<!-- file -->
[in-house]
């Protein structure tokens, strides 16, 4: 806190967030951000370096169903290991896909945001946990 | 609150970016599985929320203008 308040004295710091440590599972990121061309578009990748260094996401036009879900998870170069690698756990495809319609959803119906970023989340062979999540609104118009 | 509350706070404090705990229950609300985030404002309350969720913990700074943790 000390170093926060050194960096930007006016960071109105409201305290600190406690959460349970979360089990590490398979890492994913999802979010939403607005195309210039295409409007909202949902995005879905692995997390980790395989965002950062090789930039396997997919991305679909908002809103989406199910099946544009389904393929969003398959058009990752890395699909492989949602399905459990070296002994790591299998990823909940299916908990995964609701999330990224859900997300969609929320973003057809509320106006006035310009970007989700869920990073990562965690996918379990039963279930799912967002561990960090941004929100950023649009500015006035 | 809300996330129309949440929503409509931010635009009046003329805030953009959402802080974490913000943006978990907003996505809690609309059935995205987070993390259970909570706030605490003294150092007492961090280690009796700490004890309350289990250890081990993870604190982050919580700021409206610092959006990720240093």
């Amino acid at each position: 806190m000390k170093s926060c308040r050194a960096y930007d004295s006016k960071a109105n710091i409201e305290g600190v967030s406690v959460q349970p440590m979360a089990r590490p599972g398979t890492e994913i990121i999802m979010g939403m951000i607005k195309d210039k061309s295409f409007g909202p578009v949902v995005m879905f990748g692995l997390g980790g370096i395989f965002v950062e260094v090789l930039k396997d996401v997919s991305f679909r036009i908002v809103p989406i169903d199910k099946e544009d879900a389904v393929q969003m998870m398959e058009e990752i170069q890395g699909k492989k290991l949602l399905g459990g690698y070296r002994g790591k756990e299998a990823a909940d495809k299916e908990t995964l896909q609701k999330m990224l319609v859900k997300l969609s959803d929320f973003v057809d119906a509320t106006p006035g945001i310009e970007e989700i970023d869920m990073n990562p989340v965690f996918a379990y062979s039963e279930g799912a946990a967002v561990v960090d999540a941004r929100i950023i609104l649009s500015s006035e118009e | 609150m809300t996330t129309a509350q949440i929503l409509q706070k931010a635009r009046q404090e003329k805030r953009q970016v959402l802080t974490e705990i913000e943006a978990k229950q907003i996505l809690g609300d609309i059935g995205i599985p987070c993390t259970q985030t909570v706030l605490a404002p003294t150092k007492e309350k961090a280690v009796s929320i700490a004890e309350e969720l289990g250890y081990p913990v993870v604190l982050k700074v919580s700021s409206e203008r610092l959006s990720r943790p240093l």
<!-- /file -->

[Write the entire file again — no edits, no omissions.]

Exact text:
[in-house]
């Protein structure tokens, strides 16, 4: 806190967030951000370096169903290991896909945001946990 | 609150970016599985929320203008 308040004295710091440590599972990121061309578009990748260094996401036009879900998870170069690698756990495809319609959803119906970023989340062979999540609104118009 | 509350706070404090705990229950609300985030404002309350969720913990700074943790 000390170093926060050194960096930007006016960071109105409201305290600190406690959460349970979360089990590490398979890492994913999802979010939403607005195309210039295409409007909202949902995005879905692995997390980790395989965002950062090789930039396997997919991305679909908002809103989406199910099946544009389904393929969003398959058009990752890395699909492989949602399905459990070296002994790591299998990823909940299916908990995964609701999330990224859900997300969609929320973003057809509320106006006035310009970007989700869920990073990562965690996918379990039963279930799912967002561990960090941004929100950023649009500015006035 | 809300996330129309949440929503409509931010635009009046003329805030953009959402802080974490913000943006978990907003996505809690609309059935995205987070993390259970909570706030605490003294150092007492961090280690009796700490004890309350289990250890081990993870604190982050919580700021409206610092959006990720240093």
């Amino acid at each position: 806190m000390k170093s926060c308040r050194a960096y930007d004295s006016k960071a109105n710091i409201e305290g600190v967030s406690v959460q349970p440590m979360a089990r590490p599972g398979t890492e994913i990121i999802m979010g939403m951000i607005k195309d210039k061309s295409f409007g909202p578009v949902v995005m879905f990748g692995l997390g980790g370096i395989f965002v950062e260094v090789l930039k396997d996401v997919s991305f679909r036009i908002v809103p989406i169903d199910k099946e544009d879900a389904v393929q969003m998870m398959e058009e990752i170069q890395g699909k492989k290991l949602l399905g459990g690698y070296r002994g790591k756990e299998a990823a909940d495809k299916e908990t995964l896909q609701k999330m990224l319609v859900k997300l969609s959803d929320f973003v057809d119906a509320t106006p006035g945001i310009e970007e989700i970023d869920m990073n990562p989340v965690f996918a379990y062979s039963e279930g799912a946990a967002v561990v960090d999540a941004r929100i950023i609104l649009s500015s006035e118009e | 609150m809300t996330t129309a509350q949440i929503l409509q706070k931010a635009r009046q404090e003329k805030r953009q970016v959402l802080t974490e705990i913000e943006a978990k229950q907003i996505l809690g609300d609309i059935g995205i599985p987070c993390t259970q985030t909570v706030l605490a404002p003294t150092k007492e309350k961090a280690v009796s929320i700490a004890e309350e969720l289990g250890y081990p913990v993870v604190l982050k700074v919580s700021s409206e203008r610092l959006s990720r943790p240093l």